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America’s Most Honored (Insert Your Profession Here)

Dana Corriel, MD, ponders about the legitimacy of ventures touting “best of”. What are the practices by which one arrives at the conclusion that someone is best?

Year after year, practically the same email lands inside my inbox, and causes me pause.

It goes something like this:

“Dear Dr. Corriel (though it just as often calls me by my first name),

“We’ve combed through millions of recognitions to identify those who have been awarded more than others.”

(side note: I can only imagine a crew of these guys sitting around a back room, with their computer monitors on, “combing” the internet and looking at my accolades. Really screams 100% truth.. I’m being cynical, of course)

The “personalized” email continues:

“Your numerous professional accolades have placed you at the top of the registry, an elite group.”

(side note: right there, on the top, alongside the president of the United States, Kim Kardashian, and Oprah.)

 

Here’s where the email winds down and really knocks the accolade-sales pitch out of the park:

“Your awards sets you apart from all the competition. They validate. They build trust. They grow your business.”

(side note: oldest tactic in the book: butter up to a potential paying client before you rob them blind).

(another side note: I don’t practice clinically. I stopped practicing about 3 years ago, to take on digital innovation and the SoMeDocs venture full-time. So… you probably get why I mention this..)

 

I used to wonder what it was that made me deserving of such an honor.

“America’s most honored doctor”, it read.

*Gee* I’d typically sigh, pausing to contain the pride swelling inside of me.

If only it weren’t for the extreme paranoia I’ve developed over the years (seemingly the result of a combination of factors which include: 1) having been an immigrant and 2) having dabbled in the deep & murky entrepreneurial waters for a number of few years), I’d likely have fallen for the entire thing.

The email always contained a plaque, to help me visualize how the title would look on my office wall.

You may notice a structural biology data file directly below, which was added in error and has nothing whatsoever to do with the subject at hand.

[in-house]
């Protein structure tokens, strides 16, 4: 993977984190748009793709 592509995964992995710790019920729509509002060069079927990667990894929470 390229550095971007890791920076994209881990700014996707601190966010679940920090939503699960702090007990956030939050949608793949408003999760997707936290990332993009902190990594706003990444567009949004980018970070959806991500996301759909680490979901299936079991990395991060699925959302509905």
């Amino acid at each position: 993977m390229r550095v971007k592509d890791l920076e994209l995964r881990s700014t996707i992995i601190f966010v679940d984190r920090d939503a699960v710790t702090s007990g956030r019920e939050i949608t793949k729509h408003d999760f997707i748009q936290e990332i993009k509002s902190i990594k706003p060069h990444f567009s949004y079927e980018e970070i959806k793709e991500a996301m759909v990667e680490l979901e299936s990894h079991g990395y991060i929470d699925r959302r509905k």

I’m sure that including the imagery helps many of us truly envision it, in all of its glory; with our name shining brightly inside of that standout plaques. That’s what the image is meant to do, at least.

At the root of these “honorary” emails are pure solicitations and aspirations for financial gains. Many of these companies’ titles and plaques are sent to everyone, in actuality.

Which means this: that whatever honorary title gets bestowed onto me is the one that I choose, based on the transaction I complete (ie after I pay for the bestowing I’d the title of my choice).

“I’ll take America’s most lovable mother, for $1,000 please.”

“Add a Most Lovable Wife in there, too, please, and could we make it $1500 for both??”

 

Which means this: that whatever honorary title gets bestowed onto me is the one that I choose, based on a completed transaction (after I pay). 'I'll take America's most lovable mother for $1,000 please.' Click To Tweet

 

Now it’s time to play a game.

Let’s envision this company at its infancy, back in the wee days before America had them to count on, to carefully select the BEST who walk amongst us.

I can just picture the founders now, nestled in front of their fireplace, or conjuring up the plan during their shared meal.

It likely went something like this:

Most Honored Businessman 1: “Hey, let’s start a business telling people that they’re really awesome.”

Most Honored Businessman 2: “Yes! Great idea! Who do you think will have extra money, though, to spend on a random plaque that says something we randomly made up?”

*silence as both honored businessmen think through the juicy bits of their plot*

*eye contact, as both Honored men realize they’ve hit eureka with the same exact thought*

“Doctors!” Most Honored Businessman 1 and Most Honored Businessman 2 shout together in unison.

It’s not the first such venture to do this. Such tactics have been underway for quite some time, and throughout history. The titles these ventures bestow on us make us feel special, and we then use those titles to help market what we do.

It’s no different in medicine, really.

So how do we identify real quality, versus purely financial ventures that seek to make a buck off of a plaque?

Even more importantly, how do patients accurately discern what’s real and what isn’t, where it comes to the titles given to healers?

 

So how do we identify real quality, versus purely financial ventures that seek to make a buck off of a plaque? Even more importantly, how do patients accurately discern what’s real and what isn’t, where it comes to the titles given to… Click To Tweet

 

I really don’t have the answer. Because right now, we don’t.

But I do think it’s time we raised that question so that, at the least, we’re aware that this happens, and we can all then discuss.

Or at least have ourselves a good laugh.

 

Sincerely,

America’s Most Honored Doctor

 

PS I AM a damn good doctor. Just in case that’s ever in question.

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